The Gig Economy

Wondering if any have participated in the Gig Economy.

It started with Uber and Lift then food Delivery (DoorDash, Uber Eats etc) and now Amazon and WalMart Spark.

Youtube is filled with videos about the Various Gigs.
Walmart Spark seems to be getting good reviews.

Is the Gig economy the reason for the Employee Shortage.
Will we soon run out of these Gig workers.

Frankly. I was a bit too soon. After 30 years of being cooped up in an office, I would have tried it 15 to 20 years ago.

I am reminded of the retired Uber driver who took us to the Airport. He shared that he only drove about 4 hours a day, got several Airport runs and called it a day… supplemented his retirement.

This stuff could have worked in the late 1990’s into 2000’s if we had the smart phones back then. I credit that technology with allowing all this peer to peer sharing stuff.

Remember, we had Web Van or whatever it was called in the dotcom era that would deliver groceries. Maybe there is more to compel people to do gig jobs now but when I was younger in the dotcom era, I would have jumped on self-employment type opportunities like these. I think we have a lot more means to allow gig jobs. And people in a broad cross-section do not need/want to do a 9 to 5 or cubicle job too.

I can’t do any of that I need good health benefits. Obamacare not accepted by the hospital I need to access.

I delivered for Postmates for a few months when I had about 5,000 dollars of student loans left and was super eager to pay them off for good. My “side hustle” as Dave Ramsey would call it.

I had a pretty positive experience with it, honestly. I love listening to podcasts and audiobooks while driving so delivering food to people for cash was a great excuse to work through the titles I had downloaded on Audible whilst being productive.

I do vividly recall that every McDonalds order turned into a giant mess because it always felt like the person ordering the food would always ask for a milkshake and we all know how those ice cream machines love to break down. Nothing quite like having to call a complete stranger and ask if they wanted a different dessert item…

Ultimately, though, the money I was bringing in wasn’t exactly life-changing. Probably a couple hundred extra bucks each week, which was fine by me since I was putting virtually all of my cash into debt payments, but I never thought of it as something I could do full-time INSTEAD of my job. Too much hassle at a certain point for what you bring in. In fact, once I was completely debt free, I took a “break” from delivering and haven’t returned yet. :man_shrugging:t2:

I was in a rural college and really broke, but I had a car and gasoline at that time was 29 cents a gallon (wow, it WAS that long ago). In the dorm, the guys would go down to the basement and play cards (and drink). I would make dinner runs to the local hamburger stand and was always told to keep the change. That change paid for my dinner and gas.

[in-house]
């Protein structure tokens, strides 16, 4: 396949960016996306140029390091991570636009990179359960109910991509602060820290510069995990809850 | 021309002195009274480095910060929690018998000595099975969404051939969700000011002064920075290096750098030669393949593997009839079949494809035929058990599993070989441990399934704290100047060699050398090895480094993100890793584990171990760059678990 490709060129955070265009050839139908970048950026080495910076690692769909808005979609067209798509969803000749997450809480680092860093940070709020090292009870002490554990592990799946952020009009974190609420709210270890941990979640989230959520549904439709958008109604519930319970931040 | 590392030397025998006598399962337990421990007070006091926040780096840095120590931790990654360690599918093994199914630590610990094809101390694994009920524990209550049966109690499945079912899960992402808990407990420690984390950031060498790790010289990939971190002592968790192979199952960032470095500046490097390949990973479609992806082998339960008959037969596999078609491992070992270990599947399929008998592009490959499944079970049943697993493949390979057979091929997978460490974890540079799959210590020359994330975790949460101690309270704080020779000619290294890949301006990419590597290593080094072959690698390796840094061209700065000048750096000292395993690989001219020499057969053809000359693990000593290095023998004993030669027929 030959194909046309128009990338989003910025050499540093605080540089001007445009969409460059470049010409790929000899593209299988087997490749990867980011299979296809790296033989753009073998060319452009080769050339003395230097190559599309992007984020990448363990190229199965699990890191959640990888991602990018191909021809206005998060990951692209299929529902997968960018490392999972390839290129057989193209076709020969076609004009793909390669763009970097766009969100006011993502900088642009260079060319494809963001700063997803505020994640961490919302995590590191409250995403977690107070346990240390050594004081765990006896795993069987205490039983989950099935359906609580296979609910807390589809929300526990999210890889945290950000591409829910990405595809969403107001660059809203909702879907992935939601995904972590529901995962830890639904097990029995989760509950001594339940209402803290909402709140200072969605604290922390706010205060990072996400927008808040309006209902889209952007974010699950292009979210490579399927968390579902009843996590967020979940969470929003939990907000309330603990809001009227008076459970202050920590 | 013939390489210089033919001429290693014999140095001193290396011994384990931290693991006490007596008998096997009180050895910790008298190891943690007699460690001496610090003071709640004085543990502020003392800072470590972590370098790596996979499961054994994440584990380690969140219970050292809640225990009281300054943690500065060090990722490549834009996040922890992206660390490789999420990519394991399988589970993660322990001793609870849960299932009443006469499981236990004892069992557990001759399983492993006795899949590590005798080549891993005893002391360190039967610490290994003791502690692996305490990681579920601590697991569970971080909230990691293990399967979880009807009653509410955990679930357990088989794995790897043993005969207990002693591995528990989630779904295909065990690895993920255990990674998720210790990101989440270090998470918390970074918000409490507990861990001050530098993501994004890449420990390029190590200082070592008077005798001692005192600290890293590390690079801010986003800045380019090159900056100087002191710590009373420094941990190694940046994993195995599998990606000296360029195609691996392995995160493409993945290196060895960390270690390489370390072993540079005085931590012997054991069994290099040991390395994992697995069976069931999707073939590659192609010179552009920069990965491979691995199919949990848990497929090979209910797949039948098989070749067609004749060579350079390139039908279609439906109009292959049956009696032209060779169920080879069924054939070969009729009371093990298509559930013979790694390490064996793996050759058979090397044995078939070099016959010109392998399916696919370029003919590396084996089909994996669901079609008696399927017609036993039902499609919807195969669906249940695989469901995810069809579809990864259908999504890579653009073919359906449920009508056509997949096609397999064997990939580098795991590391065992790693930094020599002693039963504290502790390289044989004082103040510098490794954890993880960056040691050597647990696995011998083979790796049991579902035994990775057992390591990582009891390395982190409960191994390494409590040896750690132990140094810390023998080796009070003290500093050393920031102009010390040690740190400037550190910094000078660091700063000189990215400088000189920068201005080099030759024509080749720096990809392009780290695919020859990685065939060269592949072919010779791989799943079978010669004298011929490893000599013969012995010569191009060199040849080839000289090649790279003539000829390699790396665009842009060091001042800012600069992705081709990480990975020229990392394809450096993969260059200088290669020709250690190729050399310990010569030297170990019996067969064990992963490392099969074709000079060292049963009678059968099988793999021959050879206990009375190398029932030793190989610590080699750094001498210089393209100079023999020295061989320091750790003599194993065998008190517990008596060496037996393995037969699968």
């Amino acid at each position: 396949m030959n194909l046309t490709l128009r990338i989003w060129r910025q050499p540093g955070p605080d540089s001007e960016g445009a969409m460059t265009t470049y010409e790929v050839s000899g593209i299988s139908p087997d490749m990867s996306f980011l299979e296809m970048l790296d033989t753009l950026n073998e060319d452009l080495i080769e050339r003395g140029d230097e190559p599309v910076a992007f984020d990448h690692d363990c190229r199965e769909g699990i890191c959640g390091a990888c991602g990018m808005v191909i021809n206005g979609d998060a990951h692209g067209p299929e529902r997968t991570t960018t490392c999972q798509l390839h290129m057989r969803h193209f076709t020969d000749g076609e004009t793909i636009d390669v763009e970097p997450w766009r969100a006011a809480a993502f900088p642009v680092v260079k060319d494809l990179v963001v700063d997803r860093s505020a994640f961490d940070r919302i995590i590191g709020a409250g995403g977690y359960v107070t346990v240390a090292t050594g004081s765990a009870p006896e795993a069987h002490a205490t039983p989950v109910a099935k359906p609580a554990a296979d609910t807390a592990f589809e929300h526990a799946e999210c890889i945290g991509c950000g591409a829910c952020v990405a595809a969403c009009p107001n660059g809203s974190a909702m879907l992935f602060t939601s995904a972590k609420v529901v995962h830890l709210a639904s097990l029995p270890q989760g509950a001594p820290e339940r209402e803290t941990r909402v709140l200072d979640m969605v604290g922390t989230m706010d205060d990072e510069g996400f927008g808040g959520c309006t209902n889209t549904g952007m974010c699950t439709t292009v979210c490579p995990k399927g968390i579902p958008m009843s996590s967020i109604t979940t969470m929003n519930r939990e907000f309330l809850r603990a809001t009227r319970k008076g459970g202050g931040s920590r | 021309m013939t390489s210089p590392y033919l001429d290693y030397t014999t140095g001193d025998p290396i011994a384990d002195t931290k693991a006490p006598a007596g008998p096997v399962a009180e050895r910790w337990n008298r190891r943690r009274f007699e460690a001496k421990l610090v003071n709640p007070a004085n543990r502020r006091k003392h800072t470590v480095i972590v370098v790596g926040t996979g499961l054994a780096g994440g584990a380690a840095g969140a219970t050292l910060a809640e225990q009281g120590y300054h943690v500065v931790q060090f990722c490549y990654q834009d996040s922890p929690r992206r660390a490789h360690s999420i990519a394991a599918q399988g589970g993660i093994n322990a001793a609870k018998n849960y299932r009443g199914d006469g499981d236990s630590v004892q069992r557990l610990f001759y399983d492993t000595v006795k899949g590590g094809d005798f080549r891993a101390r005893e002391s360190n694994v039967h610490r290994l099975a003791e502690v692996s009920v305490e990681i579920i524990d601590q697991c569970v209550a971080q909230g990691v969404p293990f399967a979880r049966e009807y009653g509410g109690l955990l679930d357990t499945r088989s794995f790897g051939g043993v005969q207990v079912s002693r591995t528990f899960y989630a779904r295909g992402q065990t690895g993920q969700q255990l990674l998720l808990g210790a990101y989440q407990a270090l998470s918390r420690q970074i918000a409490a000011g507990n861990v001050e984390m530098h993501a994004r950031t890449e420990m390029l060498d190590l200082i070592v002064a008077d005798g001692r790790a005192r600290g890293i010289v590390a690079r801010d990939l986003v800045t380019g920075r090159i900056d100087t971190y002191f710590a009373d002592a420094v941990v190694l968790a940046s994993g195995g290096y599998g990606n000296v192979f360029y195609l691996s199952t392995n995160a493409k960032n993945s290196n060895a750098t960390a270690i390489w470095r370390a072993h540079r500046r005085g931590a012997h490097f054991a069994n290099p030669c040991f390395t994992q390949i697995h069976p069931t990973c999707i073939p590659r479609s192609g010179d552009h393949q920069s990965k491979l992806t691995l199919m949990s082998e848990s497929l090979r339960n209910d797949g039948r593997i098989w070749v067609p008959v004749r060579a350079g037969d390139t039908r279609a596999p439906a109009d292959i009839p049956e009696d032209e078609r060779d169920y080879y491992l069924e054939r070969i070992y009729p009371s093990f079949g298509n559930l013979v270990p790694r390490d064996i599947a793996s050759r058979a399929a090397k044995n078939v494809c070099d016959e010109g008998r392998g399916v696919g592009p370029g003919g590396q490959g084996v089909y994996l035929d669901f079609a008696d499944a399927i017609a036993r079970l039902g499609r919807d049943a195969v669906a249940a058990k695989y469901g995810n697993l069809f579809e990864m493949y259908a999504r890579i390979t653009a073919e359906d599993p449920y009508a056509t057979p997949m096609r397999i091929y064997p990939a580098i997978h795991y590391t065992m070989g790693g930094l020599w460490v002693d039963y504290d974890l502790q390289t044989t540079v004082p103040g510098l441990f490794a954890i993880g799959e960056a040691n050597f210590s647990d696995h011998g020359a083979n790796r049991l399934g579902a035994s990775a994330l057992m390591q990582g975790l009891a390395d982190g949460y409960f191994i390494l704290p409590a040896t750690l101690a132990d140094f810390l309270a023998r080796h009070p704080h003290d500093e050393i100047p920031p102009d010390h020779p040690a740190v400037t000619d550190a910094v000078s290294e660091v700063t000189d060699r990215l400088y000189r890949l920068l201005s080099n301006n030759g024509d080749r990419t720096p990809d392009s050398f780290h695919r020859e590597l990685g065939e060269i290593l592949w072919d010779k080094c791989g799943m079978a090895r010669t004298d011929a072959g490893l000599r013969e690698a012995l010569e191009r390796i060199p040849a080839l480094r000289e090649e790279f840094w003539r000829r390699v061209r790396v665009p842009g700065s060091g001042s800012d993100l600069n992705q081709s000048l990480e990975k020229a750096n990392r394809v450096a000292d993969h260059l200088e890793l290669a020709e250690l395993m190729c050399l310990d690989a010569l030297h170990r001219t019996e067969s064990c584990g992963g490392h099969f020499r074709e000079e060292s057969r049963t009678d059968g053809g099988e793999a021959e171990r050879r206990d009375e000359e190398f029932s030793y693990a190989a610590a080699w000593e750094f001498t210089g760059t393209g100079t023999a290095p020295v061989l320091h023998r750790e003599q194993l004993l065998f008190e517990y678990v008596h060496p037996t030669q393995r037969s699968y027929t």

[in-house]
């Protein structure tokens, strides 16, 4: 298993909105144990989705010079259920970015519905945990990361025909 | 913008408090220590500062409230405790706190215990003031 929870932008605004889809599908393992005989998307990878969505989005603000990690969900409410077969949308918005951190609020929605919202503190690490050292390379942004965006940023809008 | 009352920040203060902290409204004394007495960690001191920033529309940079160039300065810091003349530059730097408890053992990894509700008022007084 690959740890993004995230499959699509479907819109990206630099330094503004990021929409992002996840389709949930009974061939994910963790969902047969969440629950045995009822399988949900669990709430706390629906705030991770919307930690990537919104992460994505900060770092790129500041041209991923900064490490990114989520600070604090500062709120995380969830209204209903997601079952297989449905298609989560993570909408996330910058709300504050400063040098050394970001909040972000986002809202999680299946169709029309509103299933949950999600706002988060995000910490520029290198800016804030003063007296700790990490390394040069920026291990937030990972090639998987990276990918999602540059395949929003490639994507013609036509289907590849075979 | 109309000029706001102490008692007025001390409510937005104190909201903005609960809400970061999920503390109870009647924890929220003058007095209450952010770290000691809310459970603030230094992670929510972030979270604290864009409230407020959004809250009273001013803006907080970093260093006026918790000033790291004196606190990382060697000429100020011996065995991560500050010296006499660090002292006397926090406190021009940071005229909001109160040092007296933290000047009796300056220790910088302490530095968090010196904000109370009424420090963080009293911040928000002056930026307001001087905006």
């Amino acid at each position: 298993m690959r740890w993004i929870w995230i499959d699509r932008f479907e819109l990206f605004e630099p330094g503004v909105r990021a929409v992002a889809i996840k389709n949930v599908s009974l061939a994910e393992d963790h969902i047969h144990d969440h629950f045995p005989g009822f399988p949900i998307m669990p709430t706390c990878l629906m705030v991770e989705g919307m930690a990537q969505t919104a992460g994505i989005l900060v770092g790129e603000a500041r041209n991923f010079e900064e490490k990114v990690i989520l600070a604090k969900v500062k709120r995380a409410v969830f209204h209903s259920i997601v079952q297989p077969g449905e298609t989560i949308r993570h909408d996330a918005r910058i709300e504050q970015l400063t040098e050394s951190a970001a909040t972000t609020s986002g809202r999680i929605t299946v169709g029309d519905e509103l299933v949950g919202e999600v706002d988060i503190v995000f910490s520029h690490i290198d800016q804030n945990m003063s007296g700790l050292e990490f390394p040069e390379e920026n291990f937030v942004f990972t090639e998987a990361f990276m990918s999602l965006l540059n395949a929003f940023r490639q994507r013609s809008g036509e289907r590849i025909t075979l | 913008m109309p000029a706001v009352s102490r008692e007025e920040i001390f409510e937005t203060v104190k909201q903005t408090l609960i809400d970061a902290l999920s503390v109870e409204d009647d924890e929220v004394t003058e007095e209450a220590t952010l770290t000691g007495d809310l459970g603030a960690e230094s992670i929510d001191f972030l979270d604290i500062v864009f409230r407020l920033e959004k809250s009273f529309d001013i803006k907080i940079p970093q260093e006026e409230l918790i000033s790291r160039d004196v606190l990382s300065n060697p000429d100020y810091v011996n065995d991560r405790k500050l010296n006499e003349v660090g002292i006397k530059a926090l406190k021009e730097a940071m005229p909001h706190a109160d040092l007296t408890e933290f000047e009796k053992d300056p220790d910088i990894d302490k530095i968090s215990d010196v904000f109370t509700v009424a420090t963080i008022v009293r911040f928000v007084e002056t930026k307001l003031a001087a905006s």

What’s difference between a Gig worker and a contract worker?

Aside from the the feature of being totally reactionary, the Gig worker appears to me to be similar to piece-work compensation limitations and/or having a middleman taking a cut out of the income stream.

A couple important differences depending on the terms of the Contract Worker.

Most Contract Workers have a schedule. it may be flexible but few allow a month off.

A Gig worker (as the term is mostly used) can pick and choose what opportunities to accept or reject. Many gig workers sign on with multiple companies… Uber&Lyft
DoorDash&Uber Eats &Postmates. They decide the assignments to accept or reject. Walmart Spark &Amazon Delivery. They quickly learn the hours to work and when not to.

In a way this reminds me a Story my uncle told me many years ago. He worked in a factory and got incentive pay, calculated by the week. He said if he gets a job assignment on a Friday where he knows he cannot at least make the standard, he suddenly gets a headache. A gig worker would simply not accept

Watch a few Youtube videos. There are a bunch of well spoken gig workers who explain how to work the system.

Listening to them, one wonders why they do not have jobs that pays more than $25 an hour. Generally $25 an hour is the target although many have difficulty making $15 after expenses.

You can be a real estate agent and work under a broker but not have assigned hours or minimum hours worked. You can be a contractor for lots of organizations and have your contract not dictate methods, just the deliverables you provide them. In both of those cases you are a proactive participant and not tied to a specific salary or hourly wage.

It sounds like the deliverables that Gig workers supply are pretty much tied to fees paid for transportation and retail delivery services and those are measured in cents per mile and $ per hour. The average person should be able to figure out that there’s not much money to be had in an earnings structure like that.